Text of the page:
To rank well in most legal scholarship ranking systems which count “all-time citations,” scholars must have thirty to forty years of nearly continuous scholarly output. This leads to an undercounting of women and other time-limited groups and prevents existing rankings from surfacing the current top scholars according to Rob Willey, Melanie Knapp, and Ashley Matthews from George Mason University Law Library.
They have designed A New Inclusive Scholar Rank that includes more women as well as newer scholars and non-traditional scholars, such as practitioners. This rank is run by counting citations to law journal articles in the HeinOnline Law Journal Library by limiting to articles written in a recent, three-year period of time.
Also unlike many other legal scholarship ranking systems, their ranking focuses on individual legal scholars rather than collective faculty from select schools, opening inclusion to anyone anywhere who is publishing in a U.S. law journal.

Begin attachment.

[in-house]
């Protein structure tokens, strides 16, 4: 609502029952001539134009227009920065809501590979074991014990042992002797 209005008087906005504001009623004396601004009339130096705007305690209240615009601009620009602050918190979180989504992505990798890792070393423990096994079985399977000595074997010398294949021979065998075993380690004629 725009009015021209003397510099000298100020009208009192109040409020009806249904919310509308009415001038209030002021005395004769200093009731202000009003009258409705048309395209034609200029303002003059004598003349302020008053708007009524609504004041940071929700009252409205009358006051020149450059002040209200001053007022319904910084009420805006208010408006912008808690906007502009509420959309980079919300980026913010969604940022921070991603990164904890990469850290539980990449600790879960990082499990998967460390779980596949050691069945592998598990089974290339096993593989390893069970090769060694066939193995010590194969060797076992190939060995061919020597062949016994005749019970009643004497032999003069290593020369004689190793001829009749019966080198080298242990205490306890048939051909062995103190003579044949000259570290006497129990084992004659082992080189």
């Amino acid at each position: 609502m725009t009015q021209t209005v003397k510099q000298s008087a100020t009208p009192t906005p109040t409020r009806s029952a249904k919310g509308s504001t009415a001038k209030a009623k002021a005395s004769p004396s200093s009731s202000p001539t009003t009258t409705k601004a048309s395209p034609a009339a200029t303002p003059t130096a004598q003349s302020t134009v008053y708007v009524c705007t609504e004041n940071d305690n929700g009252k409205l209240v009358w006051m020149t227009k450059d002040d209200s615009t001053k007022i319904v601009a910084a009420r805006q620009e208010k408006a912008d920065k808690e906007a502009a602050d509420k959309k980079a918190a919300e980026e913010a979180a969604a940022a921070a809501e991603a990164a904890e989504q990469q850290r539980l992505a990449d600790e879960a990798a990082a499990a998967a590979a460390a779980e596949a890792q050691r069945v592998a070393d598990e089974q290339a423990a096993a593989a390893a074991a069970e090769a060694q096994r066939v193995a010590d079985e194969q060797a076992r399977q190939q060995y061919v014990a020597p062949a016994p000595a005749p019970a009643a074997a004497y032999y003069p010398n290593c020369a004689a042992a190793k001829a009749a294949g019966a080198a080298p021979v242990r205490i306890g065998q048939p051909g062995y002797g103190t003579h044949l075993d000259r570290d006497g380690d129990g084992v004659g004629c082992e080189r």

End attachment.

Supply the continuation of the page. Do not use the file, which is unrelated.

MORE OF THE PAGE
The authors acknowledge that, like other rankings, theirs is not perfect as the HeinOnline law journal data omits scholars publishing books or articles in non-law journals.
I found the ranking to be transparent, thoughtful, and fair. As I’ve stated in my own scholarship and prior blog posts, I have a problem with rankings that use data that can’t possibly measure what they claim to be ranking. That was my big concern with the proposed US News scholarly impact rankings’ use of HeinOnline law reviews.